Furthermore when I leave my house in the country, I have to watch and be prepared for dogs or possibly even a deer or two crossing the road ahead of me. It happens. I’m a veteran of a collision with a small doe in the highway while on my bike a few years back, and I definitely do not want to up the ante by taking on a larger animal. Then there is always oil, wet roads, or loose gravel to look out for. I tell ya, it can be down-right scary when I dwell on the subject of safety while riding a motorcycle in this day and age.

I digressed a little, I know, I am prone to do that from time to time—back to my engine woes. You need your equipment to be operating perfectly if you are going to ride safely. When in a precarious situation not usually of your own making, you need instant throttle response to get you out of there as soon as possible. You need good brakes, properly inflated tires, and the correct riding apparel such as gloves and a leather jacket. I usually cover those bases.

But what I have noticed lately is that with my carburetor troubles (no fuel injection for this old-schooler!), I catch myself messing with the choke on occasion—closing it at stoplights to allow the bike to idle smoothly, and opening it back up when I reach highway speeds to allow her massive engine to purr and not sputter. While concentrating on these issues, I am less inclined to pay enough attention to the hazards that are waiting for me just over the next hill or around an upcoming curve or intersection. That’s not a good situation.

Thus, the scheduled visit to the shop—to return the bike to peak performance and to prevent a loss of concentration at those times when I need it most. You see, I can do nothing about other drivers, especially if they happen to be on a cell phone or text-messaging while they drive. I have to be careful and watch out for them versus the other way around. Yet when it comes to my own driving skills and equipment, I have the sole responsibility for doing things right and making the right choices.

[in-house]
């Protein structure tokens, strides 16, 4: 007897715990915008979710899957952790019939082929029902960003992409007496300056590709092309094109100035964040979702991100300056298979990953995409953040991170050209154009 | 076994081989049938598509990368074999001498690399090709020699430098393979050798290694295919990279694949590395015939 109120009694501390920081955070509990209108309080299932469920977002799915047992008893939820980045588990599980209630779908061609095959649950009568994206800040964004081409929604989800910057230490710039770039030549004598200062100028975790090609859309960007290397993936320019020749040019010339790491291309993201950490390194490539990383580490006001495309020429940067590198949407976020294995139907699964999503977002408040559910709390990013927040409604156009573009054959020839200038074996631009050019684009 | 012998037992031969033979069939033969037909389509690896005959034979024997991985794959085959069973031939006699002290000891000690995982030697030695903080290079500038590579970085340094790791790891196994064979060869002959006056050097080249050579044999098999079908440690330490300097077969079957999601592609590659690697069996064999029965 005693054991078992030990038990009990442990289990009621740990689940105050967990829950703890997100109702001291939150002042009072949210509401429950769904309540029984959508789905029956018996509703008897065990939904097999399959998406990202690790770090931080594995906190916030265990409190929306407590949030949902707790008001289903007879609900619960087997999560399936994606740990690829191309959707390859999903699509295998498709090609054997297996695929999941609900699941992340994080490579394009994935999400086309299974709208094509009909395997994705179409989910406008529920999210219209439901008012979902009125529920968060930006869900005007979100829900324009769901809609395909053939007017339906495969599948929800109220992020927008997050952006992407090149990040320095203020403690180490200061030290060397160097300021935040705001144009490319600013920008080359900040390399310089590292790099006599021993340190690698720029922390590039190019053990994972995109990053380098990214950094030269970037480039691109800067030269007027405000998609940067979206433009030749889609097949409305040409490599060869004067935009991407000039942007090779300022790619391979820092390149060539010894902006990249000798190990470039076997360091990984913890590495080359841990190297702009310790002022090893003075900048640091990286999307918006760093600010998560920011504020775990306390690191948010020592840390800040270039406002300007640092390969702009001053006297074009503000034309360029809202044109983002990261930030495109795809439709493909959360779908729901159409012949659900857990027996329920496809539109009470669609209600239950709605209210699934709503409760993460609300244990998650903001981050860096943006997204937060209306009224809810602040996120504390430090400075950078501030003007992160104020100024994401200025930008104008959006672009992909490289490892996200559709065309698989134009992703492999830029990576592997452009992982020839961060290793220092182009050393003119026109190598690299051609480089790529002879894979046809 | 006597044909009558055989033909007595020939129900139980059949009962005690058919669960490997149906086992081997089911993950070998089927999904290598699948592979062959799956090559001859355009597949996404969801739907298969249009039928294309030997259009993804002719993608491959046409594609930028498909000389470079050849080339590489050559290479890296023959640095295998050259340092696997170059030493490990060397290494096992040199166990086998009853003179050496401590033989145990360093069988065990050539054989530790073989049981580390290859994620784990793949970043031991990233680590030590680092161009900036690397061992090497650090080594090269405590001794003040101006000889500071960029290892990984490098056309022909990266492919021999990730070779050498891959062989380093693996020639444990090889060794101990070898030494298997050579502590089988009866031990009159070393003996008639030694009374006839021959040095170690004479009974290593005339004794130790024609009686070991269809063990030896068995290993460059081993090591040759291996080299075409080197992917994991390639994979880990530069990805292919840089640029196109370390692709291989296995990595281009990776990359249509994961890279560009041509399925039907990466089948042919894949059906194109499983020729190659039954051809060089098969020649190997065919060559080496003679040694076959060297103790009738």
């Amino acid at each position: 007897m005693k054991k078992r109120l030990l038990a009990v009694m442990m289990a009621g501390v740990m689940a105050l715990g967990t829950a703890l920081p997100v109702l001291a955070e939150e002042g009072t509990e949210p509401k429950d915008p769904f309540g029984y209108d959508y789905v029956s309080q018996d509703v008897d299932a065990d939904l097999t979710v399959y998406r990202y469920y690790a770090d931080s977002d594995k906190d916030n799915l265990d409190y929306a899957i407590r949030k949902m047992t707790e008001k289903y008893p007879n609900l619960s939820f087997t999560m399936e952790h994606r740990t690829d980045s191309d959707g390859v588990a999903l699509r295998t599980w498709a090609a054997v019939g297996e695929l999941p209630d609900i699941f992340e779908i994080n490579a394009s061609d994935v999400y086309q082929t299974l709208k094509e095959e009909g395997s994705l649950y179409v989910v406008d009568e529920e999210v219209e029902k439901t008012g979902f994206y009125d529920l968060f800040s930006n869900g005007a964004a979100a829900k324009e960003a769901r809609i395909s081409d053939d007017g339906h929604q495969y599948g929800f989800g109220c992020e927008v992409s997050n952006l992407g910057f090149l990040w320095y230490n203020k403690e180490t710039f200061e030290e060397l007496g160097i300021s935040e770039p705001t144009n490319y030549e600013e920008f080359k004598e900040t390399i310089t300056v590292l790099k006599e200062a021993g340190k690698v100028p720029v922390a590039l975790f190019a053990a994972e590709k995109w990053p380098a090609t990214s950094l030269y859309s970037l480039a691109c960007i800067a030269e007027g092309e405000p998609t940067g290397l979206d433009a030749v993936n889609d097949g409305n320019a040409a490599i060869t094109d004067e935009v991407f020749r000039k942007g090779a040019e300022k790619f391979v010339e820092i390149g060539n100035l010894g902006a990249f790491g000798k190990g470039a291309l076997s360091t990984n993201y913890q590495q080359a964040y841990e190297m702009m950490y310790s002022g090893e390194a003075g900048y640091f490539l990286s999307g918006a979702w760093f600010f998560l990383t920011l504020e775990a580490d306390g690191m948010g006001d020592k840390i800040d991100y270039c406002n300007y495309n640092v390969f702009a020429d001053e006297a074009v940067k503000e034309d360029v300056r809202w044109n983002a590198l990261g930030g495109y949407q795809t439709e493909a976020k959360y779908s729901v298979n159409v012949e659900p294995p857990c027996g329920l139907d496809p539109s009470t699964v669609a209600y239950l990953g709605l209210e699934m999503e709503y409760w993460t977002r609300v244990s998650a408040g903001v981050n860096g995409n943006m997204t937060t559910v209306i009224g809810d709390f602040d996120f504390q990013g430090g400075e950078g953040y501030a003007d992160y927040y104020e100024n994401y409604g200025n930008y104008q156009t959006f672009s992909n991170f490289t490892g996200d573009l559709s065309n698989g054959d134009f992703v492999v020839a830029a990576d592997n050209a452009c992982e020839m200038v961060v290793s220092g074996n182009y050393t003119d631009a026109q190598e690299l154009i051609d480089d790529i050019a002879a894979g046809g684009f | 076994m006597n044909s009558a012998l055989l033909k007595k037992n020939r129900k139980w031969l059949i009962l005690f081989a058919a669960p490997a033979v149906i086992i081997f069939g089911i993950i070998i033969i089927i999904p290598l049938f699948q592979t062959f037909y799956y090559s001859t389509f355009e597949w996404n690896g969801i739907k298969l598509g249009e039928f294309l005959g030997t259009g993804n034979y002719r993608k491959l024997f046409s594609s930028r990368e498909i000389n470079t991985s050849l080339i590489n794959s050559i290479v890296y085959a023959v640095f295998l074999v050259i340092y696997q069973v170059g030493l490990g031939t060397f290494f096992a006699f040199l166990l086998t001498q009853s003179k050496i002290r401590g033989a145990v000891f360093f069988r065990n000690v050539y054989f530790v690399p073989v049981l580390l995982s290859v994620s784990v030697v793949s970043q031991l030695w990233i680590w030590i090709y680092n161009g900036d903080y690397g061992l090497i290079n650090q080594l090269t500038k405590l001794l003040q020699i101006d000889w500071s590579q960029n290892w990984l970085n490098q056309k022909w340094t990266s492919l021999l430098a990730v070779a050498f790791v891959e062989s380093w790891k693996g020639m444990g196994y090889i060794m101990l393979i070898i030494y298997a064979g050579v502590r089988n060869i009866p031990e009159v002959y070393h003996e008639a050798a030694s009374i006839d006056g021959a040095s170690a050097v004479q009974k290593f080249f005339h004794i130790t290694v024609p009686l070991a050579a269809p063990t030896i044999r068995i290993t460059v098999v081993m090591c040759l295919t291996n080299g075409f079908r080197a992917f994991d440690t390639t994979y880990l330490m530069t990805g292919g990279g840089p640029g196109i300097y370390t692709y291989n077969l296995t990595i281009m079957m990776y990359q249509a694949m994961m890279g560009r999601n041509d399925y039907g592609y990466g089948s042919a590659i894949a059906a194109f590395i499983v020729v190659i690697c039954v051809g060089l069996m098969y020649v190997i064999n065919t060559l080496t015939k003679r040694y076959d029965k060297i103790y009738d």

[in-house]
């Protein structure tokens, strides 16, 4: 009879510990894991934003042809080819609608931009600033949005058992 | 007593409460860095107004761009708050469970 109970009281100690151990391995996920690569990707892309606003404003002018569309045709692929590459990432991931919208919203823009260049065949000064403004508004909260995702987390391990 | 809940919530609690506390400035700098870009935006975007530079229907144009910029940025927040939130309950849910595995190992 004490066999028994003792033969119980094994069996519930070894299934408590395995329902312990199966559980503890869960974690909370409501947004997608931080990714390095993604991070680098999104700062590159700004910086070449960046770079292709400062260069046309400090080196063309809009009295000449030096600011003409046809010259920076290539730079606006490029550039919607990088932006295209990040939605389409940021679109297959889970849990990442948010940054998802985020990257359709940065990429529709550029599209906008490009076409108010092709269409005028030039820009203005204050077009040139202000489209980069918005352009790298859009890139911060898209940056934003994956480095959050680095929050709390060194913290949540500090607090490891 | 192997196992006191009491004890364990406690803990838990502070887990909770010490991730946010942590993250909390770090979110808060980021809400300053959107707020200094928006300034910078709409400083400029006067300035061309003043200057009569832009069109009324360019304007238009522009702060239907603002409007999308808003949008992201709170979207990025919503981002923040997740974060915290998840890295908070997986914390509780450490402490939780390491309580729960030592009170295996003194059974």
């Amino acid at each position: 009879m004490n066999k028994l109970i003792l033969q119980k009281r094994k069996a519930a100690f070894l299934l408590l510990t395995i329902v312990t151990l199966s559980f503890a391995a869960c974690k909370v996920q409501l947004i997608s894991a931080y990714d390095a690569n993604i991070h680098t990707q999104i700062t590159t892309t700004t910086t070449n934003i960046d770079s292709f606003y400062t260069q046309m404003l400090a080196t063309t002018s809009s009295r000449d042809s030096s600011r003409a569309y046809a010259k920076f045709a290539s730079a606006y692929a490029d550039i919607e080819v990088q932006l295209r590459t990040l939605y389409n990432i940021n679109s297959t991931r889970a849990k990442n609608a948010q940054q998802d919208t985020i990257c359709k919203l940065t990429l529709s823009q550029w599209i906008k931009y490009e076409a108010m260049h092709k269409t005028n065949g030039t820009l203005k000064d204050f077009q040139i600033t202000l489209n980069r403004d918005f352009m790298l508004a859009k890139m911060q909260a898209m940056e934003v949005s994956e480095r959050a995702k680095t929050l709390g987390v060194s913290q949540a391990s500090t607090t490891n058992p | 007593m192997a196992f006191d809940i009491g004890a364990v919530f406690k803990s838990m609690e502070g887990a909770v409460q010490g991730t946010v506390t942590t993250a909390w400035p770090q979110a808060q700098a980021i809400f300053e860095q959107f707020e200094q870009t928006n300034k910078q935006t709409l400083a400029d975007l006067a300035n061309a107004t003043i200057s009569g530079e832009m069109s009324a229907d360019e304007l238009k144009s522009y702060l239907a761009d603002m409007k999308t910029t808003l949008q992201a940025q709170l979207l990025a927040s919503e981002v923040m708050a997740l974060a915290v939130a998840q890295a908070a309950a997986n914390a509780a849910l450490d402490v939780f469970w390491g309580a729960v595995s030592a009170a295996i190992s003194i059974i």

Hmm. I think I notice a unique similarity to my own Spiritual life as well. Peter wrote: “Be sober, be vigilant; because your adversary the devil, as a roaring lion, walketh about, seeking whom he may devour:” As I make my Christian walk each and every day, I must be careful of the things that Satan will throw in my path. He’s hiding at every intersection, camouflaged on precarious side streets, and crouching behind thick bushes waiting to jump out in front of me. That’s a given, a part of life so to speak, and furthermore there is nothing I can do to change this on my own. But when I have hidden issues in my own mind and become careless in my walk, maybe paying too much attention to things in my heart that shouldn’t be there—I become instantly at his mercy and subject to a disaster on that road not so very far in front of me.

I therefore find myself faced with two realities: I must focus on those pitfalls the world through Satan may place in my path, and I must keep my heart in perfect tune with His Will—not my own. By doing so, I know I’ll arrive at the destination He’s prepared for me, safe and sound, and definitely use a lot less gas in doing so.

In Search Of Leadership

Over the past few weeks there has been an influx of bad news throughout our world, from the earthquake/tsunami/radiation in Japan to the troubles in the Arab states, and all apparent points in between. Just for once I’d like to hear that things are getting better—somewhere—anywhere.

I bet you would, too.